The lawned area in the Original Garden wasn’t always empty; in the early days of the community a second caravan was parked there. This was the home of three young children and their mother, Lena Lamont – a close friend of the Caddys and Dorothy who has had little mention in the Findhorn story.
It is astonishing that Lena has remained a ‘secret’ of sorts, despite so much being written about the community, including autobiographies of the famous founders. With her passing in May 2021, those who remember Lena and her presence in those early years, as well as the community today, can honour her as the fourth founder.
A special guest at the 60th birthday celebrations in November 2022 was Ruth Lamont, Lena’s daughter. At an opening event to celebrate the founders, Ruth told her mother’s story to a packed – and surprised – Universal Hall audience. A first clue to the moment was the beautiful playing of the Skye Boat Song – a reference to Lena’s roots as a crofter’s daughter on the Isle of Skye.
Lena met Peter Caddy long before the time at Cluny Hill Hotel.
‘Peter came to stay as a lodger at my Grandmother’s house in the West End of Glasgow,’ said Ruth. ‘It was in 1956, and he was a Kleeneze salesman. He was a good lodger – well-mannered and educated. The Lamont home was characterised by traditional Highland Hospitality. Peter liked to join the family for meals and conversation in the large kitchen rather than be on his own in the dining room.
‘One foul night Sheena [Peter’s former wife] turned up unannounced. My Mum warmed her with hot soup and they chatted. They had common ground as Sheena knew the Highlands and Islands well, being the daughter of George Govan, leader of the evangelical Faith Mission.
‘Sheena stood in the kitchen and sang a very moving Gaelic lament, which endeared her to Lena who was a fluent Gaelic speaker from the Isle of Skye.
‘Months later, due to the desperately unhappy time Eileen had on Mull, Peter phoned my Grandmother’s house and asked if they could come and stay. He, Eileen and their young boys, were made very welcome.’
Peter and Eileen already had a strong spiritual practice, and Lena and her husband were invited to join the group.
‘Sheena and my Mum were both raised in strict Presbyterian communities but they broke away in favour of a more mystical spiritual path. My Grandmother, who came from a conventional church background, did remark to my Mum that she thought they had a “strange religion” – as did the press and many others!’ said Ruth.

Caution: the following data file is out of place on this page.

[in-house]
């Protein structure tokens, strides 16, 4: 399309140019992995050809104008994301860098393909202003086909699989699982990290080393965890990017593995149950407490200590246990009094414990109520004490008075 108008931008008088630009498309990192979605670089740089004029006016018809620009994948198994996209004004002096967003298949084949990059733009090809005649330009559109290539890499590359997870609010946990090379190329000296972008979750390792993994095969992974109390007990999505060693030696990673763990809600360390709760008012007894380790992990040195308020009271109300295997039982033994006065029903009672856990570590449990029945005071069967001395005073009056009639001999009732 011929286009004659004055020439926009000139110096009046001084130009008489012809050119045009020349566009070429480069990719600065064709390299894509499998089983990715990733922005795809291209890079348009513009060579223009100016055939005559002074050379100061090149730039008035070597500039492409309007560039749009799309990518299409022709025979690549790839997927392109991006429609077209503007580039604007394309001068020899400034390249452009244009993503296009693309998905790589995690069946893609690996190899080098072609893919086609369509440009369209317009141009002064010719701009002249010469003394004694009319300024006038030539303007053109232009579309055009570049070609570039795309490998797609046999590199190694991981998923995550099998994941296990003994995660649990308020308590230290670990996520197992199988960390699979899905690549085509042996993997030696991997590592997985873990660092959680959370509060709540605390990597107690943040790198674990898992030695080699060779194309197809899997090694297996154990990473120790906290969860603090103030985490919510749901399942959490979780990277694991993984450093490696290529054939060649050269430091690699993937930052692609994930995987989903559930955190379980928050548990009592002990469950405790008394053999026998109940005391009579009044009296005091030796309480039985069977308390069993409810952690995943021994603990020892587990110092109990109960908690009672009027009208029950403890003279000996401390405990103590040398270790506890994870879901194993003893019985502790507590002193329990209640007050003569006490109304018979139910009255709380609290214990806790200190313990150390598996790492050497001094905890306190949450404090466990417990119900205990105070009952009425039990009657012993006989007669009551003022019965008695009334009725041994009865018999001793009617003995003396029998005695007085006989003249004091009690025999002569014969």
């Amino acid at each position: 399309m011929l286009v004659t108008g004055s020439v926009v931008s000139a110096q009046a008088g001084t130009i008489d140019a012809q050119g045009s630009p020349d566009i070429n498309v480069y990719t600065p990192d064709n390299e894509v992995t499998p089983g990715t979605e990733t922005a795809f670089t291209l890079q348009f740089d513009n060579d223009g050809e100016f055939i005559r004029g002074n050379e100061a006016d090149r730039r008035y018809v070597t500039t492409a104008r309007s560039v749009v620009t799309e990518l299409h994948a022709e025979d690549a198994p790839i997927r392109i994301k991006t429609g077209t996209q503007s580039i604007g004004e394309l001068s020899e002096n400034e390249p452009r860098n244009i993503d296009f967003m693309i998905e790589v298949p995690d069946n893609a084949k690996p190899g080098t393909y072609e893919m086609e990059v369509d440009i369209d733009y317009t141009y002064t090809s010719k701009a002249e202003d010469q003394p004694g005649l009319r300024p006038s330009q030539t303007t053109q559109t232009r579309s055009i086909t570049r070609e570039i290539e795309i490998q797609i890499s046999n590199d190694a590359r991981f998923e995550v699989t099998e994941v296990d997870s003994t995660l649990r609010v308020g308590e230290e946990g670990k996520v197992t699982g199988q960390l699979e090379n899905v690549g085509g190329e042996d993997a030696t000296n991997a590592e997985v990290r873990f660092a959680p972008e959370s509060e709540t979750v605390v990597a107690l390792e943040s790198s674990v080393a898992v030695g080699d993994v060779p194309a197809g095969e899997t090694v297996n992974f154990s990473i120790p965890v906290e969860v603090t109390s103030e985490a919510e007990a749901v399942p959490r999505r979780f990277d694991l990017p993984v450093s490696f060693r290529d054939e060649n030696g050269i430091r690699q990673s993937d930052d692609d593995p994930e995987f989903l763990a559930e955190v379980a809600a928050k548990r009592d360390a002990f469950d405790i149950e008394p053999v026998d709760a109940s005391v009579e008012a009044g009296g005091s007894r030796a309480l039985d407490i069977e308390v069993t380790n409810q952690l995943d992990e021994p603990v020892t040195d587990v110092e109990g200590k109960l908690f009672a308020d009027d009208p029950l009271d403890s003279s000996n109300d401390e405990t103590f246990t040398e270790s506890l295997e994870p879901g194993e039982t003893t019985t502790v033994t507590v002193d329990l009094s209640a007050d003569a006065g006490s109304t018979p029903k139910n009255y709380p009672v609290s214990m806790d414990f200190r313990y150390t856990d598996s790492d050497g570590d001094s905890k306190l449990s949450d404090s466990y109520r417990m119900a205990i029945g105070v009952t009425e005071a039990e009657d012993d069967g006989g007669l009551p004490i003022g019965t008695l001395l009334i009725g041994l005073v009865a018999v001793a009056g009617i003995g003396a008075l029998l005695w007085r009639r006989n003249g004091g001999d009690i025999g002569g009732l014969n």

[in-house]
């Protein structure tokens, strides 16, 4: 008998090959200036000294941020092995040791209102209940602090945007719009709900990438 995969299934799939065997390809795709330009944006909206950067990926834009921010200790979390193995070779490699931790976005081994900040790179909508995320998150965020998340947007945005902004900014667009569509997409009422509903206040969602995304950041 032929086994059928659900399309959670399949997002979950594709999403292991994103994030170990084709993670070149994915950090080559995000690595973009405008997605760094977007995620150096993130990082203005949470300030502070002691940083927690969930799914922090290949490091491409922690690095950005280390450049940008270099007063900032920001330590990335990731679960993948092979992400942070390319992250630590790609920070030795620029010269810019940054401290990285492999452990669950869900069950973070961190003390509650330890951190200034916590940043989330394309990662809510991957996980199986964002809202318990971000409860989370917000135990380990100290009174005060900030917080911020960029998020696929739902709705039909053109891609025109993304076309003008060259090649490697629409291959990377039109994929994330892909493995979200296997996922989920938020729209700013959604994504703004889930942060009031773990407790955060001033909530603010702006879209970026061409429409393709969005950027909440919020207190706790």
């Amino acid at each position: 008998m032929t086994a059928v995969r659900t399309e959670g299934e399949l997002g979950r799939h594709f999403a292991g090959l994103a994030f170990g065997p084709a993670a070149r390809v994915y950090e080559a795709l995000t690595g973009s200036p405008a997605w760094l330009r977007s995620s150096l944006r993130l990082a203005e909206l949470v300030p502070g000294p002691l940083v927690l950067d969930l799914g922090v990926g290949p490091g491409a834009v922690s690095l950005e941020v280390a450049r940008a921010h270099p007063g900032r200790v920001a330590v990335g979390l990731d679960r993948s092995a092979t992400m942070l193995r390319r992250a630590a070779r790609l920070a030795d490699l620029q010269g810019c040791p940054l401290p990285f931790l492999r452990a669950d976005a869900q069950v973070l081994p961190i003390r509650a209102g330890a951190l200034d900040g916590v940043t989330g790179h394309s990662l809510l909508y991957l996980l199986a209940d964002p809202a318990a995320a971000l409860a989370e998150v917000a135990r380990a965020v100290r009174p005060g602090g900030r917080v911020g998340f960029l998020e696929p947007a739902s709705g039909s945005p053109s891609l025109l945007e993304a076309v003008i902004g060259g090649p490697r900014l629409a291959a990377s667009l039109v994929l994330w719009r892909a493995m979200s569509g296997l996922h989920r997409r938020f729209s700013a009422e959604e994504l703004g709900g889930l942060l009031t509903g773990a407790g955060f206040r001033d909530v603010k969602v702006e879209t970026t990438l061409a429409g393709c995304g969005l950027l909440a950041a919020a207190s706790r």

A year later Peter got the job of manager at Cluny Hill Hotel, and the Lamonts followed, moving to Findhorn village and living in a cottage called Willowbank.
Ruth was born in Leanchoil Hospital in Forres.
The Lamonts also moved to the Trossachs, and stayed on for a while in the Gardener’s Cottage after Peter, Eileen and Dorothy left so suddenly.
‘It was the severe winter of 1962 and we felt very isolated. Then Peter picked us up and drove us on the long and winding road to Findhorn,’ said Ruth.
‘I thought we were going back to our cottage in the village. I was surprised to wake up the next day and look out the caravan windows at “The Hollow” as we called it, the grassy patch of ground where the garden is today.’
In those early days the group – not yet a community – was very small.
‘That suited a shy person like Lena. Life was really quite simple. The adults would gather in the Caddy’s caravan at lunch and in the evenings for “peace” or the “time of quiet” and they would then pen or discuss their reflections, revelations or visions. They were on what Caroline Myss has called the “innernet”! In meditation they sent love and light to far-flung places on a Network of Light.
‘We children kept out of the way and did our own thing. Visitors came, some settled and made their various contributions to the beliefs or work, which Peter called Love in Action.’
As the children of both families grew older and needed more space, the Caddys moved into the bungalow now called Genesis, and the Lamonts to Rose Cottage in Pineridge.
‘Pineridge at that time was very bleak and Lena missed the security of the caravan in The Hollow, which now had a reputation as The Findhorn Garden. As the community grew larger and my brothers and I left the nest to study, Lena felt it was time to move on. She lived out her days in Edinburgh but made a few return visits. She kept in touch with Eileen and Dorothy until they passed away.’
Lena was self-effacing, reserved and gentle, a person who avoided publicity. So it’s very good now to be able to pay her proper tribute.
Jonathan Caddy, who knew Lena from the start, added: ‘Lena was one of the four founders who together pioneered this bold but simple experiment of taking time to connect with spirit, to let it guide their lives and see what might happen.’
At the Birthday founders event, Ruth invited Rev. Dr. Richard Frazer to share some beautiful words from Lena’s eulogy, as a message to our community: ‘There is a phrase that Ruth has used several times when we’ve talked in relation to her mother, one that Lena used as a reassurance to others: “You’ll see my light.” Perhaps more than ever in her passing, we will see her light still.’
Portrait of Lena Lamont used with thanks to Ruth Lamont